Like I said, I'm not really qualified to tell you whether La Carta de Oaxaca is authentic Oaxacan food. Walter said he rated it worth the drive to Ballard (which if you live in Seattle you know is not a drive you choose to do often). For me, aside from accidentally spotting famous musicians (or someone who looks just like them) in the corner of my food photography, the food really reigned at La Carta de Oaxaca. And whether I could tell it apart from the food I might get down in this region of Mexico I didn't really need to know, as the deep and complex flavors and the fresh ingredients tasted as genuine as they could be to me. And that's all that really matters.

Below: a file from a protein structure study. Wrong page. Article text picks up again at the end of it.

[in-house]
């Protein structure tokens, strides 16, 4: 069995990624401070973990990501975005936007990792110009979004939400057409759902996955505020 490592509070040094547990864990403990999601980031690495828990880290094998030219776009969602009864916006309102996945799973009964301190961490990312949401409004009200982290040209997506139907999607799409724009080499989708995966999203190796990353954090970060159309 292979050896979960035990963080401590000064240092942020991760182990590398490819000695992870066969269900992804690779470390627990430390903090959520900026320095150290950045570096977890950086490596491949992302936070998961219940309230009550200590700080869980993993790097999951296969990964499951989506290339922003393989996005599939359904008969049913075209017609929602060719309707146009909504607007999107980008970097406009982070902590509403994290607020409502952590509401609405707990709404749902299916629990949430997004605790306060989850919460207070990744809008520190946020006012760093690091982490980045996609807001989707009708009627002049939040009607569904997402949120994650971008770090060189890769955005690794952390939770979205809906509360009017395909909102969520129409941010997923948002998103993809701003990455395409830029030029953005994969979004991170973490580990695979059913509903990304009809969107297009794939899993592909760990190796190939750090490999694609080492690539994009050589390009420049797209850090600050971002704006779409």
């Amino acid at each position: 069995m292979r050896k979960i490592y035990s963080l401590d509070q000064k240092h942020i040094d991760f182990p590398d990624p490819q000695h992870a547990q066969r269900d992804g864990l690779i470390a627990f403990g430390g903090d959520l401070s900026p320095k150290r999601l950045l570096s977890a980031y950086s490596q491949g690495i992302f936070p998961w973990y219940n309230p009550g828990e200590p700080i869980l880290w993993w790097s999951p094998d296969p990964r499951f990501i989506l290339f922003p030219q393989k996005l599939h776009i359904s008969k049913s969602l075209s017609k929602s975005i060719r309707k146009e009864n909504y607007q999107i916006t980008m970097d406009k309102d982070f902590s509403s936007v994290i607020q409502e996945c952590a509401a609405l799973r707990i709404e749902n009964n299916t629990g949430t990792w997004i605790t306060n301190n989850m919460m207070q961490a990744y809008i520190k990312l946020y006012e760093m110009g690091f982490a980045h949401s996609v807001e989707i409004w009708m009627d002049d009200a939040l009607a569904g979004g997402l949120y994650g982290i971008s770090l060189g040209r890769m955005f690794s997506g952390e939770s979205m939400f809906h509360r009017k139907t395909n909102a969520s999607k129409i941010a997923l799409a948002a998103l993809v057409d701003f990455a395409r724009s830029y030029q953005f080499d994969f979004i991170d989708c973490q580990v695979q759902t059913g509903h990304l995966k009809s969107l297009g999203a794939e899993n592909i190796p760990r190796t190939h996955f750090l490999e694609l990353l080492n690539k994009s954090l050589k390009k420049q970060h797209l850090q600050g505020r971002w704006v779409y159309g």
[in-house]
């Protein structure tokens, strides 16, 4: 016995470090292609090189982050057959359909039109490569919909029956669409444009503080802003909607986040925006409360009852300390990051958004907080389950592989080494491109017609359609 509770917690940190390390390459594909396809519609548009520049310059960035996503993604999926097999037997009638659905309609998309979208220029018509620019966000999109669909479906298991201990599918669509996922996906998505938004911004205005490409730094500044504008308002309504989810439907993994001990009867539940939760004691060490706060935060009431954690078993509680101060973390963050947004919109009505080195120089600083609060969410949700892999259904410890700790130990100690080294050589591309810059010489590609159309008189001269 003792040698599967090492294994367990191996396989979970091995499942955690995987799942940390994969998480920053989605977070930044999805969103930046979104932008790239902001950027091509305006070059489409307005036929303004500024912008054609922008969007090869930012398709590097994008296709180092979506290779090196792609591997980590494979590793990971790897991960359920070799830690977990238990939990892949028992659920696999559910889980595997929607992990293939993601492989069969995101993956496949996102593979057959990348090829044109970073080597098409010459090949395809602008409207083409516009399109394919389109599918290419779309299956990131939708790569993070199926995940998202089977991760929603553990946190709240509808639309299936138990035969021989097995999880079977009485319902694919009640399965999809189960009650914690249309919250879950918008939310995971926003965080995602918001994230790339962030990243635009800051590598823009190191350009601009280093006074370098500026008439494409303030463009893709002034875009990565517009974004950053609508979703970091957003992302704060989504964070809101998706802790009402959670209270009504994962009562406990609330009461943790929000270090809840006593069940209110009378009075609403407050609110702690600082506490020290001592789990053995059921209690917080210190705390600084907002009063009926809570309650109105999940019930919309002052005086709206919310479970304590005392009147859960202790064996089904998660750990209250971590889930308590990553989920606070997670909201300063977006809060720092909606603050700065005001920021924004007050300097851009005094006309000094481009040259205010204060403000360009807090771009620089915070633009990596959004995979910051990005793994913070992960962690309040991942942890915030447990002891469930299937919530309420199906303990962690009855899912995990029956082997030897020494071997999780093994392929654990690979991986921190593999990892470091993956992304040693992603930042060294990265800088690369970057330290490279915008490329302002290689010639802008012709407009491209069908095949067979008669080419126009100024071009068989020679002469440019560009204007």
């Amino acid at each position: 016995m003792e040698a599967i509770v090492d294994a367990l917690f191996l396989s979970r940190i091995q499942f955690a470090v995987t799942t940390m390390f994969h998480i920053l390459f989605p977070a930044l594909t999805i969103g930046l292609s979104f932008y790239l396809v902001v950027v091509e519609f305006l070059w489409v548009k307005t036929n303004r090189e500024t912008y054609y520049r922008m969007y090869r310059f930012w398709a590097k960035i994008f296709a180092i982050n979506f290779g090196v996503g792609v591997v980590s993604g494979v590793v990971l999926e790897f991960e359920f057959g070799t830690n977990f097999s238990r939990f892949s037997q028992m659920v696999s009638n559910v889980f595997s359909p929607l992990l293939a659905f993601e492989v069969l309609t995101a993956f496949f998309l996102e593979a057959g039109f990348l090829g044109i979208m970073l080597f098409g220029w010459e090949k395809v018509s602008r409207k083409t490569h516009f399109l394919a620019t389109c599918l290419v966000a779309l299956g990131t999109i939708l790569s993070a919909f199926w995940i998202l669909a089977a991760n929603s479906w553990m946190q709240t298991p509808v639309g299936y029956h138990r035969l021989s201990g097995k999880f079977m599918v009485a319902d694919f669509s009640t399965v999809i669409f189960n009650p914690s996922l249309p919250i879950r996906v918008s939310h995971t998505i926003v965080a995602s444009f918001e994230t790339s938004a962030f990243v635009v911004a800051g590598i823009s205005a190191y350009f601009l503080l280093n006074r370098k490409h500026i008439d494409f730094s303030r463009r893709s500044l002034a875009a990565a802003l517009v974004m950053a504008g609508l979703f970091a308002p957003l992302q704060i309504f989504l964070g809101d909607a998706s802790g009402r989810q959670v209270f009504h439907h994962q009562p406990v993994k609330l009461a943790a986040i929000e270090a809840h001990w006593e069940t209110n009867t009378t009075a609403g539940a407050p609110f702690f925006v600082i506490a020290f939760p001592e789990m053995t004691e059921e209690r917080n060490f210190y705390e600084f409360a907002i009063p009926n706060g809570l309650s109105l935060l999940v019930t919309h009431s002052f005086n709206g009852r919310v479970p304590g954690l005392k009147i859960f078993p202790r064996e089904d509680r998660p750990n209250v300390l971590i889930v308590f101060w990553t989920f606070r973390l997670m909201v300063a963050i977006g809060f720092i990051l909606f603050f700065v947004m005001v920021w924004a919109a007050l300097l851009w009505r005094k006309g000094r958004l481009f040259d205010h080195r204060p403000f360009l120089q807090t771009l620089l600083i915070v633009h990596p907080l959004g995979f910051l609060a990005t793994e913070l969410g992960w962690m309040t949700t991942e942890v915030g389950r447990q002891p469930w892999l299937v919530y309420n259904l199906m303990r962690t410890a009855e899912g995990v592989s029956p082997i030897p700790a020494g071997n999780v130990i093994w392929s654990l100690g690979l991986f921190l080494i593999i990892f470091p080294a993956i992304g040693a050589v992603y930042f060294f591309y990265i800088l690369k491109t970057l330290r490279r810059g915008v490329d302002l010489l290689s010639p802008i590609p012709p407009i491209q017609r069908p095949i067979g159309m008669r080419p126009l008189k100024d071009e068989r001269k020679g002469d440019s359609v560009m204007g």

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  Garlic has long been credited with providing and prolonging physical strength and was fed to Egyptian slaves building the giant pyramids. Throughout the centuries, its medicinal claims have included cures for toothaches, consumption, open wounds and evil demons. A member of the lily family, garlic is a cousin to leeks, chives, onions and shallots. The edible bulb or "head" grows beneath the ground. This bulb is made up of sections called cloves, each encased in its own parchmentlike membrane. Today's major garlic suppliers include the United States (mainly California, Texas and Louisiana), France, Spain, Italy and Mexico. There are three major types of garlic available in the United States: the white-skinned, strongly flavored American garlic; the Mexican and Italian garlic, both of which have mauve-colored skins and a somewhat milder flavor; and the Paul Bunyanesque, white-skinned elephant garlic (which is not a true garlic, but a relative of the leek), the most mildly flavored of the three. Depending on the variety, cloves of American, Mexican and Italian garlic can range from 1/2 to 1 1/2 inches in length. Elephant garlic (grown mainly in California) has bulbs the size of a small grapefruit, with huge cloves averaging 1 ounce each. It can be purchased through mail order and in some gourmet markets. Green garlic, available occasionally in specialty produce markets, is young garlic before it begins to form cloves. It resembles a baby leek, with a long green top and white bulb, sometimes tinged with pink. The flavor of a baby plant is much softer than that of mature garlic. Fresh garlic is available year-round. Purchase firm, plump bulbs with dry skins. Avoid heads with soft or shriveled cloves, and those stored in the refrigerated section of the produce department. Store fresh garlic in an open container (away from other foods) in a cool, dark place. Properly stored, unbroken bulbs can be kept up to 8 weeks, though they will begin to dry out toward the end of that time. Once broken from the bulb, individual cloves will keep from 3 to 10 days. Garlic is usually peeled before use in recipes. Among the exceptions are roasted garlic bulbs and the famous dish, "chicken with 40 cloves of garlic," in which unpeeled garlic cloves are baked with chicken in a broth until they become sweet and butter-soft. Crushing, chopping, pressing or pureeing garlic releases more of its essential oils and provides a sharper, more assertive flavor than slicing or leaving it whole. Garlic is readily available in forms other than fresh. Dehydrated garlic flakes (sometimes referred to as instant garlic) are slices or bits of garlic that must be reconstituted before using (unless added to a liquid-based dish, such as soup or stew). When dehydrated garlic flakes are ground, the result is garlic powder. Garlic salt is garlic powder blended with salt and a moisture-absorbing agent. Garlic extract and garlic juice are derived from pressed garlic cloves. Though all of these products are convenient, they're a poor flavor substitute for the less expensive, readily available and easy-to-store fresh garlic. One unfortunate side effect of garlic is that, because its essential oils permeate the lung tissue, it remains with the body long after it's been consumed, affecting breath and even skin odor. Chewing chlorophyll tablets or fresh parsley is helpful but, unfortunately, modern-day science has yet to find the perfect antidote for residual garlic odor.